Ally Invest provides self-directed investors with discount brokerage services, and does not make recommendations or offer investment, financial, legal or tax advice. System response and access times may vary due to market conditions, system performance, and other factors. Content, research, tools, and stock or option symbols are for educational and illustrative purposes only and do not imply a recommendation or solicitation to buy or sell a particular security or to engage in any particular investment strategy.

The projections or other information regarding the likelihood of various investment outcomes are hypothetical in nature, are not guaranteed for accuracy or completeness, do not reflect actual investment results and are not guarantees of future results. All investments involve risk, losses may exceed the principal invested, and the past performance of a security, industry, sector, market, or financial product does not guarantee future results or returns.

The Options Playbook Featuring 40 options strategies for bulls, bears, rookies, all-stars and everyone in between. The Strategy You can think of this strategy as simultaneously running a short put spread and a short call spread with the spreads converging at strike B.

When to Run It Typically, investors will use butterfly spreads when anticipating minimal movement on the stock within a specific time frame. Break-even at Expiration There are two break-even points for this play: Strike B plus net credit received.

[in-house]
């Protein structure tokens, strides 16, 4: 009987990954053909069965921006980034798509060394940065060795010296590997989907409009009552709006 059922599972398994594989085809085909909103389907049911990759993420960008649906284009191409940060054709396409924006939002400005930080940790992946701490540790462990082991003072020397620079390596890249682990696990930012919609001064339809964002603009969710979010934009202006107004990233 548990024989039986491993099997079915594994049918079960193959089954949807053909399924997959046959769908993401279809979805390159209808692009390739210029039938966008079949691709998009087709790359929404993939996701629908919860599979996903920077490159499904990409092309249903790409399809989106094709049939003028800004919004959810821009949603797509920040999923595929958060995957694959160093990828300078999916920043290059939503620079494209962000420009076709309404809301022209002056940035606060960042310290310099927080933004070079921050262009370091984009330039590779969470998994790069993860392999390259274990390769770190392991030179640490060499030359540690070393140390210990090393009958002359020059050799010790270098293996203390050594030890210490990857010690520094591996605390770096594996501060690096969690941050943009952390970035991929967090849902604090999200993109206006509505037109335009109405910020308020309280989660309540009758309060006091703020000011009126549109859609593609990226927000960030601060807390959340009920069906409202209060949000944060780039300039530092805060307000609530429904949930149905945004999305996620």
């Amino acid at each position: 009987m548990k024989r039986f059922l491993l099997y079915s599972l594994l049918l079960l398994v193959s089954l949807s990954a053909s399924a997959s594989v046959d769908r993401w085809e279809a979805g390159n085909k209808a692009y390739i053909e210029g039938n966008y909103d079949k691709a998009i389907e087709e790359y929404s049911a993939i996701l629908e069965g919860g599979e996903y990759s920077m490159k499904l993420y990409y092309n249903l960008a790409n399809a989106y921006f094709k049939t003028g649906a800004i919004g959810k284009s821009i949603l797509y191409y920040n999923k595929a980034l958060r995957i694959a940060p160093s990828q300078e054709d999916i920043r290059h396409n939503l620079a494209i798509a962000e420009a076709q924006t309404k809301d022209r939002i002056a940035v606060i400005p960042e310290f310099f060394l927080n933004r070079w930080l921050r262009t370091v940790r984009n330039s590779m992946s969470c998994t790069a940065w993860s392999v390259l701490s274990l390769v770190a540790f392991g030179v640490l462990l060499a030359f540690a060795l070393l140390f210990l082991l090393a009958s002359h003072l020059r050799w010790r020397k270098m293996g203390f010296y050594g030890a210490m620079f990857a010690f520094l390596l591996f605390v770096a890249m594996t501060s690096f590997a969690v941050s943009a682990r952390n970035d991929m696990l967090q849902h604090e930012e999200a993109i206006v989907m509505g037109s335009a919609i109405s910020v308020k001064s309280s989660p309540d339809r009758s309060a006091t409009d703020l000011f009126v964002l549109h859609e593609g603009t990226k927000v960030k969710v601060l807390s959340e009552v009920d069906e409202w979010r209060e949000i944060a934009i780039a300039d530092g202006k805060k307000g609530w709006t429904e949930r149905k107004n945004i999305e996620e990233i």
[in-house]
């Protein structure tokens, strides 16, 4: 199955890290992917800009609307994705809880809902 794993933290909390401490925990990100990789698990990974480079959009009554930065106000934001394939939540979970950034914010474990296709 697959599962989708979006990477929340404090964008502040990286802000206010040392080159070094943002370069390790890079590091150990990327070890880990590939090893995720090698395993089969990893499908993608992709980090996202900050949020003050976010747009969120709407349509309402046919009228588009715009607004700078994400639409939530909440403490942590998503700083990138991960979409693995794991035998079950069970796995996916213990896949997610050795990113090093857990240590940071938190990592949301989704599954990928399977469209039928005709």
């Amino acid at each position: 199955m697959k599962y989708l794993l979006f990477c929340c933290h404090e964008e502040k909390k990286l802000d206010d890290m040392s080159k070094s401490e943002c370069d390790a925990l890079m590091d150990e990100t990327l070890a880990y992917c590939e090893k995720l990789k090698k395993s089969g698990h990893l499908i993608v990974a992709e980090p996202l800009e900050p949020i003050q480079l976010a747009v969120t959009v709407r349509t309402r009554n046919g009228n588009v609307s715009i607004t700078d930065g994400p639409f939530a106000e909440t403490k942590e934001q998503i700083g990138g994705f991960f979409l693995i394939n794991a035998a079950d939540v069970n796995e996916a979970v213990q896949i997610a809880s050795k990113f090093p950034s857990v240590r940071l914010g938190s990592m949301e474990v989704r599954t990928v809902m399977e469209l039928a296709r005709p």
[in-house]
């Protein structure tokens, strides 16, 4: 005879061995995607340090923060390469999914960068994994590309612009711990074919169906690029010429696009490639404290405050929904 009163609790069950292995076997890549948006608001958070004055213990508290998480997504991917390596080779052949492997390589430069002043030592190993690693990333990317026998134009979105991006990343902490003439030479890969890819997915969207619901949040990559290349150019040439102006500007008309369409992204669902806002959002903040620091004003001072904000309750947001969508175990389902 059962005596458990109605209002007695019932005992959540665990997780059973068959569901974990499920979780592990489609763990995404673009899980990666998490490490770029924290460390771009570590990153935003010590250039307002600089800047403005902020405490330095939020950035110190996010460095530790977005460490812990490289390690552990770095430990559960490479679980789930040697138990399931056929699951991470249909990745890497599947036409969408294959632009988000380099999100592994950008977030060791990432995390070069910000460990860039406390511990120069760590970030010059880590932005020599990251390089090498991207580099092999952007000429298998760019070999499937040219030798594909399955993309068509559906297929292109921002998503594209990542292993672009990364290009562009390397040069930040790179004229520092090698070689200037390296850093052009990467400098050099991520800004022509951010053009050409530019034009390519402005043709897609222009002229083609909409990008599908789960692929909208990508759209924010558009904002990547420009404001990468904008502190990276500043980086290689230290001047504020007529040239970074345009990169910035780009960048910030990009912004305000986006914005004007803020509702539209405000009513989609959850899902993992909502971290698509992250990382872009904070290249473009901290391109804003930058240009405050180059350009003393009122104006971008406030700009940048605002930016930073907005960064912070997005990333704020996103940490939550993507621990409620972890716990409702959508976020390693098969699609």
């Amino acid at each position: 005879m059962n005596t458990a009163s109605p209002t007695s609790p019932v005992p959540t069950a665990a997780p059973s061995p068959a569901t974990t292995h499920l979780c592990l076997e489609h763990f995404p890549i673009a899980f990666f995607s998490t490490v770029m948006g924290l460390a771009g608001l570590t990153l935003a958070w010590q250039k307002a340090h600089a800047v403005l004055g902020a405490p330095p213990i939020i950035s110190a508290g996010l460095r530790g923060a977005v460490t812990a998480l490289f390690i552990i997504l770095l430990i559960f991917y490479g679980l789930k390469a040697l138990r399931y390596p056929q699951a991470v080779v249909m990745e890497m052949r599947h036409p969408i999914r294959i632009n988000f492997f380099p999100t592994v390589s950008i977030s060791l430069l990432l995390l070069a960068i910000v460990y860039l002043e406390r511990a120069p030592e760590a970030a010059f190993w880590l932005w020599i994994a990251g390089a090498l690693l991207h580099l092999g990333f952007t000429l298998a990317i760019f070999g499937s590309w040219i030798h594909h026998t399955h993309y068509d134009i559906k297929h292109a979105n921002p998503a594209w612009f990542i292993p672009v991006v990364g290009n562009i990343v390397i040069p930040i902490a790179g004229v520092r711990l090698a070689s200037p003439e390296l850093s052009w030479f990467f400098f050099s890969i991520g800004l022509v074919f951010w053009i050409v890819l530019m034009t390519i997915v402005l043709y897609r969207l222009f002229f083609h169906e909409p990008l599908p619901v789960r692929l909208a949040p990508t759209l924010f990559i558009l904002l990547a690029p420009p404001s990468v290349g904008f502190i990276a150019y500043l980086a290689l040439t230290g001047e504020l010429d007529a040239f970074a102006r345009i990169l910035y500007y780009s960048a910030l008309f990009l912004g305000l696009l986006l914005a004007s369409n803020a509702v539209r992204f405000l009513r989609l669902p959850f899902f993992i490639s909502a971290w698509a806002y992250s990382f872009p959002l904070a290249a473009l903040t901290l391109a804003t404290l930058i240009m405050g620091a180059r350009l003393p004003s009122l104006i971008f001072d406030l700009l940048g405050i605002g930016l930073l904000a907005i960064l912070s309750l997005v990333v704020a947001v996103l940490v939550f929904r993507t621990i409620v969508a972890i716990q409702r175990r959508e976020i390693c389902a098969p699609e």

Strike B minus net credit received. The Sweet Spot You want the stock price to be exactly at strike B at expiration so all four options expire worthless. Maximum Potential Profit Potential profit is limited to the net credit received. Maximum Potential Loss Risk is limited to strike B minus strike A, minus the net credit received when establishing the position. Ally Invest Margin Requirement Margin requirement is the short call spread requirement or short put spread requirement whichever is greater.

As Time Goes By For this strategy, time decay is your friend. Implied Volatility After the strategy is established, the effect of implied volatility depends on where the stock is relative to your strike prices.